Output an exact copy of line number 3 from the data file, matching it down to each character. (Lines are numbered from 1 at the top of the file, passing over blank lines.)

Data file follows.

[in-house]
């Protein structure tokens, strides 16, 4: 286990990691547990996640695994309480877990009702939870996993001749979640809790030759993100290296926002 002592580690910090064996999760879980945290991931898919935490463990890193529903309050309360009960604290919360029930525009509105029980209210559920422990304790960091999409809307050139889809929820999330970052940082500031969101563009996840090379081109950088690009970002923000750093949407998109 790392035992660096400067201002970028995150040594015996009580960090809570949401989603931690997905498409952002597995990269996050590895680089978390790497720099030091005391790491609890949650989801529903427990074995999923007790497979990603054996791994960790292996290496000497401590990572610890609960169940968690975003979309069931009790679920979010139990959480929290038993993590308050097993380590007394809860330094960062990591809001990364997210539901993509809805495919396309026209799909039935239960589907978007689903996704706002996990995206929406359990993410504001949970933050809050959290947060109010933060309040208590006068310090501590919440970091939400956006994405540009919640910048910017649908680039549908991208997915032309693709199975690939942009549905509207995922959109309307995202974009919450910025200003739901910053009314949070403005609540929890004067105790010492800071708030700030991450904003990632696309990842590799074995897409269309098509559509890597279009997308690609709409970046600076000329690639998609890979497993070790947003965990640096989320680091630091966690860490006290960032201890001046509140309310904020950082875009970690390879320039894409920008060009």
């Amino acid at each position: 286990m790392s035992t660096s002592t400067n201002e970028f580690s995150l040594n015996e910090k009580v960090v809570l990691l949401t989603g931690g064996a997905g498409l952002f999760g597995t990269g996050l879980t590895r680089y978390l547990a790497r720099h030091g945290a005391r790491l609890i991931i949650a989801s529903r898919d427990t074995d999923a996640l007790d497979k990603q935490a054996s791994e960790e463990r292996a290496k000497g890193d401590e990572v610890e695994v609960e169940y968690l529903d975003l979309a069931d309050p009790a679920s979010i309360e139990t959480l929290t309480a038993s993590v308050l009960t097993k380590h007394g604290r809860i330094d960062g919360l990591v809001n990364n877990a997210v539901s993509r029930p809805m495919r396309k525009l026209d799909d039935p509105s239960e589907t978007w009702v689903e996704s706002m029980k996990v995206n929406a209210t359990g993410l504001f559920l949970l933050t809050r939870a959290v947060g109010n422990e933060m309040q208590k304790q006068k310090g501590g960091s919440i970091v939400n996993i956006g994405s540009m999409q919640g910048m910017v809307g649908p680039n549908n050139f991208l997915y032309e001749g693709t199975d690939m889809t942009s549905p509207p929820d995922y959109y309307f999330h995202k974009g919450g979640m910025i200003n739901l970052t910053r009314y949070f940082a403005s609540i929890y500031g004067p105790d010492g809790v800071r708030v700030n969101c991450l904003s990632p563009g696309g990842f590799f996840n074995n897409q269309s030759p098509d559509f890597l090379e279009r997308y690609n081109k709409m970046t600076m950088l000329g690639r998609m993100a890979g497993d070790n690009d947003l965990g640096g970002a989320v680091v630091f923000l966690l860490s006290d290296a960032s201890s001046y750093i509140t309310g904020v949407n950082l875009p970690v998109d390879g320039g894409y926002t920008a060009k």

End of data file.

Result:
């Amino acid at each position: 286990m790392s035992t660096s002592t400067n201002e970028f580690s995150l040594n015996e910090k009580v960090v809570l990691l949401t989603g931690g064996a997905g498409l952002f999760g597995t990269g996050l879980t590895r680089y978390l547990a790497r720099h030091g945290a005391r790491l609890i991931i949650a989801s529903r898919d427990t074995d999923a996640l007790d497979k990603q935490a054996s791994e960790e463990r292996a290496k000497g890193d401590e990572v610890e695994v609960e169940y968690l529903d975003l979309a069931d309050p009790a679920s979010i309360e139990t959480l929290t309480a038993s993590v308050l009960t097993k380590h007394g604290r809860i330094d960062g919360l990591v809001n990364n877990a997210v539901s993509r029930p809805m495919r396309k525009l026209d799909d039935p509105s239960e589907t978007w009702v689903e996704s706002m029980k996990v995206n929406a209210t359990g993410l504001f559920l949970l933050t809050r939870a959290v947060g109010n422990e933060m309040q208590k304790q006068k310090g501590g960091s919440i970091v939400n996993i956006g994405s540009m999409q919640g910048m910017v809307g649908p680039n549908n050139f991208l997915y032309e001749g693709t199975d690939m889809t942009s549905p509207p929820d995922y959109y309307f999330h995202k974009g919450g979640m910025i200003n739901l970052t910053r009314y949070f940082a403005s609540i929890y500031g004067p105790d010492g809790v800071r708030v700030n969101c991450l904003s990632p563009g696309g990842f590799f996840n074995n897409q269309s030759p098509d559509f890597l090379e279009r997308y690609n081109k709409m970046t600076m950088l000329g690639r998609m993100a890979g497993d070790n690009d947003l965990g640096g970002a989320v680091v630091f923000l966690l860490s006290d290296a960032s201890s001046y750093i509140t309310g904020v949407n950082l875009p970690v998109d390879g320039g894409y926002t920008a060009k």